A little over two years ago, Colin Kaepernick kneeled during the national anthem because he believed that his country did not value “black” lives as much as it valued “white” ones. In his view, America’s failure to affirm the equal humanity of all its people was manifest in its tolerance for police violence against (disproportionately African-American) criminal suspects, and the mass incarceration of disproportionately black inmates, among other things.
Donald Trump disagreed. As other players joined Kaepernick’s protest movement, the president made restricting NFL players’ freedom of speech one of his top policy goals. In September 2017, Trump called on the league to “fire or suspend” players who kneel during the anthem. Last summer, the president argued that the protesters’ concerns were incoherent — even to themselves — tweeting, “Numerous players, from different teams, wanted to show their ‘outrage’ at something that most of them are unable to define.”
The president mocked the idea that NFL players’ lives were undervalued — or that they had any other cause for complaint with their great country — saying, “They make a fortune doing what they love. Be happy, be cool!”
In fact, Trump insisted that American society was putting too high a value on the players’ well-being. As evidence of football’s devastating effects on the human brain mounted — and the NFL responded by implementing (demonstrably inadequate) rule changes to modestly reduce the risk of its athletes suffering from Chronic Traumatic Encephalopathy (CTE) — the president argued that the game had grown insufficiently violent.
“Today, if you hit too hard, if they hit too hard, ‘15 yards, throw him out of the game,’” Trump groused in 2017. “They had that last week, I watched for a couple of minutes. Two guys, just really, beautiful tackle — ‘Boom, 15 yards.’ The referee gets on television, his wife is sitting at home she’s so proud of him — they’re ruining the game! Right? They’re ruining the game … they want to hit.”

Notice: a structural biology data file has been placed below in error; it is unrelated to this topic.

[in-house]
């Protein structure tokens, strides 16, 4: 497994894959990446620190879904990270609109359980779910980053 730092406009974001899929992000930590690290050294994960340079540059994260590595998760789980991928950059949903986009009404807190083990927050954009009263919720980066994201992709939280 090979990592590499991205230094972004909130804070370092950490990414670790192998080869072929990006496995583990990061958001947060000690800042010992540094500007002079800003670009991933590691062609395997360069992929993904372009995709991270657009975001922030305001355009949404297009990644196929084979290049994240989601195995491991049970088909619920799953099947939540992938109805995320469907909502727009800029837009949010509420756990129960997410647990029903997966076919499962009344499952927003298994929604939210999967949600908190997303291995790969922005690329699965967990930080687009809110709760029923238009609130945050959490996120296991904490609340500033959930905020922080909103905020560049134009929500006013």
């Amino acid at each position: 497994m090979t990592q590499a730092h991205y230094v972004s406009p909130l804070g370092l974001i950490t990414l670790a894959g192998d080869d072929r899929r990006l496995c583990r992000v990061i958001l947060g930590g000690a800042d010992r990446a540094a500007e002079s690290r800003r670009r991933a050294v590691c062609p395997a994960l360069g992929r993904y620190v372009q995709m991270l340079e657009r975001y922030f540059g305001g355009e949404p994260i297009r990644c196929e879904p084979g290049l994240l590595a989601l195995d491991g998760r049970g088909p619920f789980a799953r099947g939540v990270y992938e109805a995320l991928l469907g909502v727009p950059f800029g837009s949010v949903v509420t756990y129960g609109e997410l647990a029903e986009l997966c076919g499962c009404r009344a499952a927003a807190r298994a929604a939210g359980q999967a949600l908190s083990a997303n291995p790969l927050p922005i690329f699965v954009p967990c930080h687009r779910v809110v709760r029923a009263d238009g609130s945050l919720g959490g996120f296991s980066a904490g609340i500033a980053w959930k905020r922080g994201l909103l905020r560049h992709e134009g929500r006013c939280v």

These remarks heavily implied that Trump sees the lives of (disproportionately African-American) NFL players as fundamentally less valuable than those of wealthy, white people like himself. Then again, it was conceivable that the president was simply a CTE “truther,” and/or somehow did not understand that he was effectively arguing that maximizing his own entertainment should take precedence over minimizing the number of NFL players who suffer from lifelong neurological illness.
But on Super Bowl Sunday, Trump confirmed that he knew exactly what he was calling for. In an interview with CBS News, the president said that he does not want his youngest son Barron to play youth football because “I just don’t like the reports that I see coming out having to do with football ― I mean, it’s a dangerous sport. I thought the equipment would get better, and it has. The helmets have gotten far better but it hasn’t solved the problem.”
“I hate to say it because I love to watch football,” Trump continued, “but I really think that as far as my son ― well I’ve heard NFL players saying they wouldn’t let their sons play football. So … I would have a hard time with it.”
To review: The president of the United States says that:
(1) Pop Warner football isn’t safe enough for his son.
(2) The NFL is too safe for other (generally, less wealthy and white) people’s children.
(3) NFL players who claim to be outraged by the way America devalues the lives of people like them don’t even know what they’re upset about.
It’s enough to make one wonder if Donald Trump’s commentary on Kaepernick was something worse than “racially tinged.”